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Ask Lifehacker: Frequent Flyers And Loyalty Cards

Dear Lifehacker, I saw Up In The Air on the weekend and it got me thinking about all of the loyalty programmes that are out there. I currently am involved in a slew of different hotel programmes due to random work travel requirements and am also a member of both Virgin Blue and Qantas FF programmes.

Has Lifehacker ever done any sort of analysis of the different programmes and perhaps how best to capitalise on a single programme to get maximum benefit when travelling, but also when at home (e.g. Fly Buys)? Cheers, Gus

Dear Gus,

While we’ve run a couple of guides in recent years on how to get the best value when booking flights on Qantas’ frequent flyer scheme and who the main players in the two biggest store loyalty programmes are, we’ve always stopped short of a comprehensive “this is the best value” guide for one simple reason: there are far too many personal variables to make it possible to be comprehensive.

Single people will have different incomes and expenditures to couples. Regular business travellers will score more points from flying, while large families will rack up value from their grocery bills. Being told to always fly Virgin Blue doesn’t make much sense if Qantas is the only option at your local airport. While it’s easy to state that no-one’s likely to get a free flight purely from supermarket shopping without spending an absolute mozza, those points can be a useful supplement.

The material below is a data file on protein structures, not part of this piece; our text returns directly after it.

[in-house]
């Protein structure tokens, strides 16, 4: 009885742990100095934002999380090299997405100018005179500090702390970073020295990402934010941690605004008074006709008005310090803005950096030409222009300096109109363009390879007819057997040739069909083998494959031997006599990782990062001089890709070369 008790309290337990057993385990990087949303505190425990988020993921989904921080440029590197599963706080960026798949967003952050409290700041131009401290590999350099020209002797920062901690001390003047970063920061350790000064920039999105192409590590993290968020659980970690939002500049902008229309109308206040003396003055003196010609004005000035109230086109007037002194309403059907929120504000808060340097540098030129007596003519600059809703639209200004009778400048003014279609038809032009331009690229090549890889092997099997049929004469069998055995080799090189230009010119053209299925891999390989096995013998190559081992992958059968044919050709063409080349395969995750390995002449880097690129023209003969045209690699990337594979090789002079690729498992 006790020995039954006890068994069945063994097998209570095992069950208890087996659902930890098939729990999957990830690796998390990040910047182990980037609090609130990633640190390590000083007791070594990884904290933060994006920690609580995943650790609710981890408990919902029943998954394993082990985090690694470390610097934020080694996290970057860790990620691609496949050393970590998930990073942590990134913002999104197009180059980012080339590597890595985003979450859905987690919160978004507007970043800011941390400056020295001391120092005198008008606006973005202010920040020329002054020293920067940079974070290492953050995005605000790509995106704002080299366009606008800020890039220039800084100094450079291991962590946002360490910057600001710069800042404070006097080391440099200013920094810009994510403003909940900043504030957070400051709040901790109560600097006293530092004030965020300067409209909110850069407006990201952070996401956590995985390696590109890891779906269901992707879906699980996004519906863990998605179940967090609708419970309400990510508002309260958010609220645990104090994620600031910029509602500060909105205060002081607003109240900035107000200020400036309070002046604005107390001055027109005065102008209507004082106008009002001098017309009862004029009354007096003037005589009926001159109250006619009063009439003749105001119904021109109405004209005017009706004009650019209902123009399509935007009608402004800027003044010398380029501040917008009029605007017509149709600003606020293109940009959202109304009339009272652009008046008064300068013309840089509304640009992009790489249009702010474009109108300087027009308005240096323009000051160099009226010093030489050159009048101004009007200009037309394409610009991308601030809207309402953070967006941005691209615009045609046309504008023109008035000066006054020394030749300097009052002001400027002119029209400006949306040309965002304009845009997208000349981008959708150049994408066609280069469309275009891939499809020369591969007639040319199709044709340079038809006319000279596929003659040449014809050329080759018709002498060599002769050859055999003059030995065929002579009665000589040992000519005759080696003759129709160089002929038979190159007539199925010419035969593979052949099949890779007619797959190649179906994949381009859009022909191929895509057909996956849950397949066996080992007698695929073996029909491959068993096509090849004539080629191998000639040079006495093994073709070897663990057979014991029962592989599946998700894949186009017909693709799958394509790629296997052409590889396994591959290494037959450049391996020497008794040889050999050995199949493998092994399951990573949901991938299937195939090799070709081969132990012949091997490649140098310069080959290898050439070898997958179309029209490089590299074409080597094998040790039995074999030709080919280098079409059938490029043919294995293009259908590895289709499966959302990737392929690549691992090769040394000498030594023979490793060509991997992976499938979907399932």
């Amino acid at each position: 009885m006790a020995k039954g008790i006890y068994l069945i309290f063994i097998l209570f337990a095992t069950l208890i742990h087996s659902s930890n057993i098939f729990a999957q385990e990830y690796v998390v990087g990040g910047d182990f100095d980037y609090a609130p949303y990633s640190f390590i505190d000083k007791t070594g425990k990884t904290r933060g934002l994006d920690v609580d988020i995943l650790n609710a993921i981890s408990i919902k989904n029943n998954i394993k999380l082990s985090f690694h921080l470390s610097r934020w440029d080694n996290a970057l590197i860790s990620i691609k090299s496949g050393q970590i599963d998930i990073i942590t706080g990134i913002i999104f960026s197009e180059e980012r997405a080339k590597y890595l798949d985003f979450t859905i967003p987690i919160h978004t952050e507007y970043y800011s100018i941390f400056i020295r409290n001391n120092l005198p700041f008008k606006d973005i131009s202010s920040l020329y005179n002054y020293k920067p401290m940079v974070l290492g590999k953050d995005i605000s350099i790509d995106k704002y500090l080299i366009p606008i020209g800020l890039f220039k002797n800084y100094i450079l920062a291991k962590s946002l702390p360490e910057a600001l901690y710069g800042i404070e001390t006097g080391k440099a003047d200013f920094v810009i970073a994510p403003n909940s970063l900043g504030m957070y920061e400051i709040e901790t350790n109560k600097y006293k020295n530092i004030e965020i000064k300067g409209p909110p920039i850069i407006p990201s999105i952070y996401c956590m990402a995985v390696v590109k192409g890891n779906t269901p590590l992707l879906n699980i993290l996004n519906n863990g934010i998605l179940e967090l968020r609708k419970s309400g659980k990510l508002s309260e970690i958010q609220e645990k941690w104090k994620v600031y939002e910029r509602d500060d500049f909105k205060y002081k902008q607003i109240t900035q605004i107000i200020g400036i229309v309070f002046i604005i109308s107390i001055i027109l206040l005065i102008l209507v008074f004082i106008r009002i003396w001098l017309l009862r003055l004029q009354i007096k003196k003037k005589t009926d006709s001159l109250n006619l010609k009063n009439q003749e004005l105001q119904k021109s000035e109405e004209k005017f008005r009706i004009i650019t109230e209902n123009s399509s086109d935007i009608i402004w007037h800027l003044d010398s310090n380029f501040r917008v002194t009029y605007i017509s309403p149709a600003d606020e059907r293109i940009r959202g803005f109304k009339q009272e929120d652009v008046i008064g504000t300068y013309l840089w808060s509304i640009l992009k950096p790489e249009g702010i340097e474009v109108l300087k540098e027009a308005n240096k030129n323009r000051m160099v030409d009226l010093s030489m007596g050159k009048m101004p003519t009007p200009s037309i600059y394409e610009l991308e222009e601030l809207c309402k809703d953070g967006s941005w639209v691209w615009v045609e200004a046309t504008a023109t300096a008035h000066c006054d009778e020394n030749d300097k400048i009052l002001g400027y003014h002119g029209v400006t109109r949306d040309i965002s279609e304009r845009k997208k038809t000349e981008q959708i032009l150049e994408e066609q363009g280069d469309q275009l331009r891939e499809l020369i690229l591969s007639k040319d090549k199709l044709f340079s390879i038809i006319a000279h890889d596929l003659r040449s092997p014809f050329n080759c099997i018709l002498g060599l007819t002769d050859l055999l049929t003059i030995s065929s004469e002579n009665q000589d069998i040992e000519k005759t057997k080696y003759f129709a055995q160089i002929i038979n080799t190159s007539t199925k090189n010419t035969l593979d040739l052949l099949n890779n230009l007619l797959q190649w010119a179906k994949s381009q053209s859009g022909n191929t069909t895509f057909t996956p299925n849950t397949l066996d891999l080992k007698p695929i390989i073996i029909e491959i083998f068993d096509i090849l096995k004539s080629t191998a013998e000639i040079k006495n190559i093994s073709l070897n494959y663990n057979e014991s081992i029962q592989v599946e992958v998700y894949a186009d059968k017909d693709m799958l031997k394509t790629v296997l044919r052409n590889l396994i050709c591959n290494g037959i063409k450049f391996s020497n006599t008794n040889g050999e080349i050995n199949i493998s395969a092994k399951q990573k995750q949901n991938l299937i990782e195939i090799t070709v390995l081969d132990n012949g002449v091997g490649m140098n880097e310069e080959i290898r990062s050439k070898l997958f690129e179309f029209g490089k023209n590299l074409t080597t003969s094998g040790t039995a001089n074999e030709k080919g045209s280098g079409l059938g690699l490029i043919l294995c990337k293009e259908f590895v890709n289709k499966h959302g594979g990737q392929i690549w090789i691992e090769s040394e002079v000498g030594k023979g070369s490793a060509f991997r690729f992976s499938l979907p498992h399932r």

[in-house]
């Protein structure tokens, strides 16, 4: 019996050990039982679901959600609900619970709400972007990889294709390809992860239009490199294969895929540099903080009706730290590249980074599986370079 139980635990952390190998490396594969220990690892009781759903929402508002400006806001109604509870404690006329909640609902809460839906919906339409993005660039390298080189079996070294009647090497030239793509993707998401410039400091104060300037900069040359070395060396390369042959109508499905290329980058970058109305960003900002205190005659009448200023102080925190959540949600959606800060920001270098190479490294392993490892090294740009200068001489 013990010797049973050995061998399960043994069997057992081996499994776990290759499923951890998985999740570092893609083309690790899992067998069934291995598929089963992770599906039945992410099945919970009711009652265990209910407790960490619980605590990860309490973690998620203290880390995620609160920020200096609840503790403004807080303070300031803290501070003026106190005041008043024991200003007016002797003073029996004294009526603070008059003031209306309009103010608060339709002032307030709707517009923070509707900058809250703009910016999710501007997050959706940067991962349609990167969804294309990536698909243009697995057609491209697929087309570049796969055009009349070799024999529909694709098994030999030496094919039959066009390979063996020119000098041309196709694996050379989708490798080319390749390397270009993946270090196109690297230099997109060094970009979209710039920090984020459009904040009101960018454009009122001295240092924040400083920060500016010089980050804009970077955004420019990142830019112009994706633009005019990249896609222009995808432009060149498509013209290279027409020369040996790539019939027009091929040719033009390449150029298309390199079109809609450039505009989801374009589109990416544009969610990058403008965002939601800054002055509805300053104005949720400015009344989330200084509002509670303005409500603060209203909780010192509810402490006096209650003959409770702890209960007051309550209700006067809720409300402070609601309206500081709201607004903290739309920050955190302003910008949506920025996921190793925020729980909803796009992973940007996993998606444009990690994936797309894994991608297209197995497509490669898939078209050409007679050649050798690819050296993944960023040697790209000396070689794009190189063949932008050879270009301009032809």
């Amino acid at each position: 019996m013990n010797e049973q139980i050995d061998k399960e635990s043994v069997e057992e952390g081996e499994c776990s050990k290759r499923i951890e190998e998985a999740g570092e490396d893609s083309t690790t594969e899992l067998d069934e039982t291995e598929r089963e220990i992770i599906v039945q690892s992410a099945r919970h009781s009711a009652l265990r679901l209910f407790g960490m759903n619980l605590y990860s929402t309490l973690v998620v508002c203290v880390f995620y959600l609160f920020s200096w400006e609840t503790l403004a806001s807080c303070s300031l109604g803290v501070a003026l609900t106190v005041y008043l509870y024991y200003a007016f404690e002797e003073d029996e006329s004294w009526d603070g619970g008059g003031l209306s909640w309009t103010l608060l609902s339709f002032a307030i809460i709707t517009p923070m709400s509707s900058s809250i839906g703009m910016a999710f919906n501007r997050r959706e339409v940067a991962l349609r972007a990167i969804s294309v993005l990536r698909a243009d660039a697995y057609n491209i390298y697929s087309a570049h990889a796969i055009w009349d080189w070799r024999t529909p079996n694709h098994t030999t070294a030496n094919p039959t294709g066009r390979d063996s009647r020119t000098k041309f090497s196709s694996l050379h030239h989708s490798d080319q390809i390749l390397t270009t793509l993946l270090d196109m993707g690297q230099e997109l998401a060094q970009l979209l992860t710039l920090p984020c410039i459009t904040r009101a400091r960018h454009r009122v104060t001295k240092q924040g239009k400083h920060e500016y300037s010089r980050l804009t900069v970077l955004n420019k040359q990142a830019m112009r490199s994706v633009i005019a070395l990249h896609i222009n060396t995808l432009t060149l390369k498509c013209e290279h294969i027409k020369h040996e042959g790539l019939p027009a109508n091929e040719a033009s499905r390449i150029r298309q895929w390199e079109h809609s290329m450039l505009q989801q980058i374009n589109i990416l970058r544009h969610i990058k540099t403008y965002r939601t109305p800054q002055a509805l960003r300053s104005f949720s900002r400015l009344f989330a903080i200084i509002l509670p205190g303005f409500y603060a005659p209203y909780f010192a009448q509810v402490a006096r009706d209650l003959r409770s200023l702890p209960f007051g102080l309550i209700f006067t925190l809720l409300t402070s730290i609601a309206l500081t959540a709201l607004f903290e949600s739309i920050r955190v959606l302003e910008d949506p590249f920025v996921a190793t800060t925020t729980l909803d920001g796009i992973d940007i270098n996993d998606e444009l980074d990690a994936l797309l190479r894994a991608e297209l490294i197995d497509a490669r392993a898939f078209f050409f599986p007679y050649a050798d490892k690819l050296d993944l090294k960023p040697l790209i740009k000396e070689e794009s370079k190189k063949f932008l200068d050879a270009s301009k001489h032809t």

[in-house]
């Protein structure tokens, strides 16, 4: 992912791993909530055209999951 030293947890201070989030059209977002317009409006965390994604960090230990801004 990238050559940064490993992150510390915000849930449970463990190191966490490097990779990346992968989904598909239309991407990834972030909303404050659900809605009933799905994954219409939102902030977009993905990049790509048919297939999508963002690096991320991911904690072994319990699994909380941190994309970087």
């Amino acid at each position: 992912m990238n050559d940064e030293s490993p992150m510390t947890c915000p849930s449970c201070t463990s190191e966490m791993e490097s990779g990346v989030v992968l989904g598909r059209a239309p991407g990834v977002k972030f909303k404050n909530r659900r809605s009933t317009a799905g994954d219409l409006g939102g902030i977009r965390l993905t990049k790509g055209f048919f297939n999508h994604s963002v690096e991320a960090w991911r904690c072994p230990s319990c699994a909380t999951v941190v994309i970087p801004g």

That said, there are two general principles that will serve you well when using any scheme:

Don’t do something purely for the sake of earning points. It’s easy to get addicted to running up points on a particular scheme, but it doesn’t always make sense. Taking an inconvenient flight just for the points benefits, or using a supermarket that’s 20 minutes drive away, is rarely going to be worth the handful of points you might accrue from any individual transaction. In the same way, while the emailed offers for extra discounts that come with schemes such as Everyday Rewards can sound appealing, the old truism remains: a bargain is only a bargain if you needed the item in the first place.

Set an overall goal. With frequent flyer schemes, having a goal in mind is a good incentive to maintain points balances. Many people I know stash up their points for a holiday, and often aim to fly business class to increase the pleasure when they do so. That’s a good model (though you’ll likely need to book a long way in advance when you do get the right points total, emphasising the need for flexibility). My own approach is to keep points for use on upgrades rather than extra flights, since to me that represents better value — but again, I don’t imagine that would work for everyone.

The bottom line? Only you can judge the effectiveness of a loyalty program for your own needs. With that said, if readers have any particularly clever tricks they use with particular schemes, we’d love to hear them in the comments.

Cheers, Lifehacker